King Robert III of Scotland (1337-1406) was a gentle and hesitant man, who lacked the ruthlessness of his devious and ambitious brothers, Robert of Fife and Alexander the Wolf. Depressed and disabled by a kick from a horse, Robert III was unable to protect his sons against their wicked uncles.

Robert III was born in 1337 as John Stewart of Carrick. His father, Robert II Stewart (1316-1390), was related within the forbidden degrees of kinship to his mother, Elizabeth Mure. John and his brothers had already been born when their parents asked the pope for a dispensation and were finally properly married in the late 1440s. The uncertainty surrounding John's legitimacy undermined his authority as King and even led to a bitter conflict between his descendants and the unquestionable legitimate descendants of Robert II Stewart's second marriage.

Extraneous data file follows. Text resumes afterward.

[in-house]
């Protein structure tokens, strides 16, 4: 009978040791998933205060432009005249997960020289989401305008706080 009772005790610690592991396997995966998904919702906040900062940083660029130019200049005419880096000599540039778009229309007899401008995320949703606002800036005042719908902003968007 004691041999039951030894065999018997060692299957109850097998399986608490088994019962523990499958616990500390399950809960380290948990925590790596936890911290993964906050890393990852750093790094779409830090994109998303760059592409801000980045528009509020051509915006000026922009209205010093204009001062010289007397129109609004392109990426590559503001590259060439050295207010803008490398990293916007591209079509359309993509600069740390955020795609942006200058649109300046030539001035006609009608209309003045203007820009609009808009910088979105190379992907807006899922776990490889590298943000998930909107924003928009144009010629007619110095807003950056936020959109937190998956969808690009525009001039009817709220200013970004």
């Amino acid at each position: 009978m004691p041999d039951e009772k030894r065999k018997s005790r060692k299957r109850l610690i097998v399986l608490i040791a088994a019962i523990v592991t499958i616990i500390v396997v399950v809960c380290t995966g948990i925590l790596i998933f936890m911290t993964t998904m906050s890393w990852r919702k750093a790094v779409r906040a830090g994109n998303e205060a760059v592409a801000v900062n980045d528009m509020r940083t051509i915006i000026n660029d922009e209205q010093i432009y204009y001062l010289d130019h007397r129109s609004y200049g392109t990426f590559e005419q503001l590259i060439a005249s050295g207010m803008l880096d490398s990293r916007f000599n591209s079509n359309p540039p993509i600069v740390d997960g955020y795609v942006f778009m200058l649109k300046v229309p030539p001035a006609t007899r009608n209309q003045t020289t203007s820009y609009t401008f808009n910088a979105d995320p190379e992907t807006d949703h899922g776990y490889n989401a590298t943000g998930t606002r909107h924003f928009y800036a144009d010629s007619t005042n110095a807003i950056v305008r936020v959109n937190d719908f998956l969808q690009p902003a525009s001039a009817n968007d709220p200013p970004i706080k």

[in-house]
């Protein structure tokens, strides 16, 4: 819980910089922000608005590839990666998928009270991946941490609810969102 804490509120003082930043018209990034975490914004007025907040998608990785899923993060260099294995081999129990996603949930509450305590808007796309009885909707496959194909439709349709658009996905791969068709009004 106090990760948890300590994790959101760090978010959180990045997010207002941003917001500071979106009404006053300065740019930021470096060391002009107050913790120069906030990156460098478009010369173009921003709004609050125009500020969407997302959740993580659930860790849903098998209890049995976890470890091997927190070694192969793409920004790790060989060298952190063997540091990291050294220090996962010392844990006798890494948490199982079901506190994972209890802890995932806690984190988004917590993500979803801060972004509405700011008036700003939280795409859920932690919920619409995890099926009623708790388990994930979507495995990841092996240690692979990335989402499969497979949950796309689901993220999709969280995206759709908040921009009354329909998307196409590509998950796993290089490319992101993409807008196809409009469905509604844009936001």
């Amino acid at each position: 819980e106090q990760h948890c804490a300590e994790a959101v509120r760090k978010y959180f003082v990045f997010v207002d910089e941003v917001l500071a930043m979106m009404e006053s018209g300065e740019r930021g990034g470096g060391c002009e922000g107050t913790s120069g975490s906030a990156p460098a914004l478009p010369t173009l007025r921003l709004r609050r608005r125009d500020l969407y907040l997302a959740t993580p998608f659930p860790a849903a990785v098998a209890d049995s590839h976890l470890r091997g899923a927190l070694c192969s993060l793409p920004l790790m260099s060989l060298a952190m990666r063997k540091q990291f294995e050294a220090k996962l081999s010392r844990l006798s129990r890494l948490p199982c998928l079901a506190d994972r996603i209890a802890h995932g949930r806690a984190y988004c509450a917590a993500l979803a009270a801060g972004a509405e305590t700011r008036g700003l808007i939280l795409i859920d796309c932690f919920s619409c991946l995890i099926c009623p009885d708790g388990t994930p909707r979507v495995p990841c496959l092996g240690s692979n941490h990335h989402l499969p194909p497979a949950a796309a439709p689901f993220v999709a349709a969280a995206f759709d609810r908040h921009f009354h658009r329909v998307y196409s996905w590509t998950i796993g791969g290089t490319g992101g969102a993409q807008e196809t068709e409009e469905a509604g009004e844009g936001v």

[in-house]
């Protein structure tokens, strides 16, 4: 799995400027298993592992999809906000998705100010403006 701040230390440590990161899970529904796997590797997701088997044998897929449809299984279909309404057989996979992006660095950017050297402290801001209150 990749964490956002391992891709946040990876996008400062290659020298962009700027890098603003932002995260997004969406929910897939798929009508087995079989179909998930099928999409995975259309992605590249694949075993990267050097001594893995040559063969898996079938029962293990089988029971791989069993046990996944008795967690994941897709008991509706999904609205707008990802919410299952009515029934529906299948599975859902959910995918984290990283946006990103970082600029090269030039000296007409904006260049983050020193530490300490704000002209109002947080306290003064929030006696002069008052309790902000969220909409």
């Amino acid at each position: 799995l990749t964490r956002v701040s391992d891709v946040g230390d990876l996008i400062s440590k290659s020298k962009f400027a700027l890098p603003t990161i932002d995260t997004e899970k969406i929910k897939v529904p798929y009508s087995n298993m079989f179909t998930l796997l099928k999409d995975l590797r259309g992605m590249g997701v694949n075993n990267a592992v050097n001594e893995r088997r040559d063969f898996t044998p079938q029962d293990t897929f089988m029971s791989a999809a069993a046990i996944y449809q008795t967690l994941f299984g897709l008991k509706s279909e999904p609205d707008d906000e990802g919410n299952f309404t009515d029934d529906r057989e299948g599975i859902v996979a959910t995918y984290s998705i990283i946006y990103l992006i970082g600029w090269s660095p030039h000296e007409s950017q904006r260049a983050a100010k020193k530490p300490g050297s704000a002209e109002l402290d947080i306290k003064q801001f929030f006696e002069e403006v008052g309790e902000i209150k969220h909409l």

The elder Robert Stewart was a son of Marjorie Bruce of Scotland (±1297-1316). He had fought in the Scottish independence wars and on occasion he had acted as Guardian of the Realm. After the death of Marjorie's half-brother in 1371, he became Robert II, King of Scots. By then, his youthful vigour had deserted him and he was nearly blind with 'red bleared eyes'. His control of the government progressively weakened until he appointed his eldest son, John of Carrick, in 1384 to enforce authority on his behalf. John ruled Scotland until 1389, when he was crippled by a riding accident. Afterwards he was unable to engage in military pursuits and trusted the management of the government entirely to his brother, the ambitious Robert of Fife (±1341-1420).